Or, tell can mean to:
- decide or determine correctly or with certainty.
For example, when we say I can’t (or can) tell the difference, we are saying, or thinking, I can’t (or can) decide correctly on my own. Likewise, saying ‘I can tell they are happy together’, to mean you notice and discern an opinion from the information, facts, or news you gather in mind.
The third tell definition stated in the dictionaries was to:
- describe a type of experience or period that is having a noticeable effect on the success – or otherwise– of an individual, albeit typically harmful. For example, “The challenges at work are beginning to tell on her.”
As I complete this 200th blog, these definitions further validate the TELL our Children message and mission to inform, mentor, and inspire people to recognize they are the ones communicating information, facts, or news to the youth in their lives. We want people to notice how their words and actions assist, or hinder, a younger person to think and live – righteously and with certainty. Our message is about telling people ways to T.E.L.L. (Teach, Encourage, Listen, Love) so they are better able to communicate, decide, and have a noticeable effect in the success of their children. In other words, so they are better able to tell their children.
Will you help me celebrate the writing of the 200th blog by sharing the T.E.L.L. message with others? Will you share this post? Ask your friends to subscribe to the Show & T.E.L.L. Blog so you can talk about the message! ‘Like’ our Facebook page!
In advance, thank you….TELL Our Children appreciates your support and encouragement.
Have you used the simple phrase “stop, look, and listen” before crossing a road with a child? Or do you recall someone using the phrase when you were growing up? I recall walking with two of my children, at the time ages 3 and 4, and asking them, “What are we supposed to do?” as we started to approach a corner.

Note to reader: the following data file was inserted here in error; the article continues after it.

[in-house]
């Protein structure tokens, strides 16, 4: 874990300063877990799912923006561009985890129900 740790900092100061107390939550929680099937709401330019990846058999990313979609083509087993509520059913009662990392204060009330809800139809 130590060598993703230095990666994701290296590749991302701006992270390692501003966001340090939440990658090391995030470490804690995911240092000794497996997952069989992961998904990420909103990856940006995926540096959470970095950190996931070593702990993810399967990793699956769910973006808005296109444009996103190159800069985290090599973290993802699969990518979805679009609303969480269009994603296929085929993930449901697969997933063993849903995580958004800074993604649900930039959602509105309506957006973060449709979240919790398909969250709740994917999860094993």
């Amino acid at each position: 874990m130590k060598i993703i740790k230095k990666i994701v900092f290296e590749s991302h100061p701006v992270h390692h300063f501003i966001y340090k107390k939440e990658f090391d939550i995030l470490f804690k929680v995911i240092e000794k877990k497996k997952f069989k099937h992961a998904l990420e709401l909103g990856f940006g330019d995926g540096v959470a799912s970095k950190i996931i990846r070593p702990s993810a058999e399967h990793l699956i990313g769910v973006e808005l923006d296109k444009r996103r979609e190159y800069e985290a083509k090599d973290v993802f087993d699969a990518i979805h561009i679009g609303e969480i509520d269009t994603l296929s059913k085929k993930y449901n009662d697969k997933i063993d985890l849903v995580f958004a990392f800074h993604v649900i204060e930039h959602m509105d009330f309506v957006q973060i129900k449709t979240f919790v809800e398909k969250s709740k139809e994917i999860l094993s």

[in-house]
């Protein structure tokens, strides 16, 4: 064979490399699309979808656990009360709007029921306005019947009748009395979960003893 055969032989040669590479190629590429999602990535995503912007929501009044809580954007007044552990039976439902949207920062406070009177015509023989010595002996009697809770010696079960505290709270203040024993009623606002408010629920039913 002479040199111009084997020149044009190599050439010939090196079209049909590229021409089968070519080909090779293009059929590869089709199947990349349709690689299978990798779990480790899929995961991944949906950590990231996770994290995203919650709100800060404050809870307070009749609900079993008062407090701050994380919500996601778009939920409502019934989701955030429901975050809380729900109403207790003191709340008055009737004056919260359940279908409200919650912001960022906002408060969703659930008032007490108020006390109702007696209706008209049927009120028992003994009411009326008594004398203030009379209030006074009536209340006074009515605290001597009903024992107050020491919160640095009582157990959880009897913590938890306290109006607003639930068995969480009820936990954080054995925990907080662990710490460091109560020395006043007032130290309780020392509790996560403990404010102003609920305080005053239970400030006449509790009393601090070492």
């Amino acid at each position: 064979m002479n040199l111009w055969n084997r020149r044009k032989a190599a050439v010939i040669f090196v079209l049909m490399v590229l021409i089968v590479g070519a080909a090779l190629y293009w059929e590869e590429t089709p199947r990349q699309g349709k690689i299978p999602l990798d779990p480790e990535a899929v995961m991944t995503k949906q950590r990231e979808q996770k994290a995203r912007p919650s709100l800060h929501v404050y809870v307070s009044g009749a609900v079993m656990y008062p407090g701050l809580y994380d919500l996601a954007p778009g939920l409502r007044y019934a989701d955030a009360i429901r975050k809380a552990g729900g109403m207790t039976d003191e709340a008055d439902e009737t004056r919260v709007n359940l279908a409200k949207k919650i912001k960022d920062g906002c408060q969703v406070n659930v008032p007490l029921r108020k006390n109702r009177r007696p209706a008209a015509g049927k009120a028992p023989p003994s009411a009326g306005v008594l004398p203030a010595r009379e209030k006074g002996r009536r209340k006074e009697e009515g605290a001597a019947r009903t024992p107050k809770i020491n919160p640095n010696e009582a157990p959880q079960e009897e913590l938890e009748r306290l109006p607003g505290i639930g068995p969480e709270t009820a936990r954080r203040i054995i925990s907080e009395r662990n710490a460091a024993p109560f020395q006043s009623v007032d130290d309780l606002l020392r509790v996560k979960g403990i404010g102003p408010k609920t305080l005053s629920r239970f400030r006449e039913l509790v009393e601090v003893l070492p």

“Hold hands,” said the 4-year-old. I’m smiling even now just remembering her response and the proud look on her face.
“Yes, let’s hold hands and then let’s stop, look, and listen to make sure it is safe to cross the road. OK, let’s stop. Now look and listen. Do you see a car? Do you hear a car?”
It took a few times saying “stop, look, and listen” and asking if they saw or heard anything, but eventually, with practice this phrase became the habit before crossing any road.
Today, I started thinking how “stop, look, and listen” may also be a good phrase to practice before speaking – especially to a younger person. Stop before saying anything. Look at the body language – how is the person feeling, what is happening in this moment? Give a moment to look and listen before you react with your first, possibly less T.E.L.L.ing thoughts.
It may take a few times to “stop, look, and listen” before you react, but with practice and repetition, this may become your habit.
And when you stop, look, and listen, if appropriate, hold hands, too!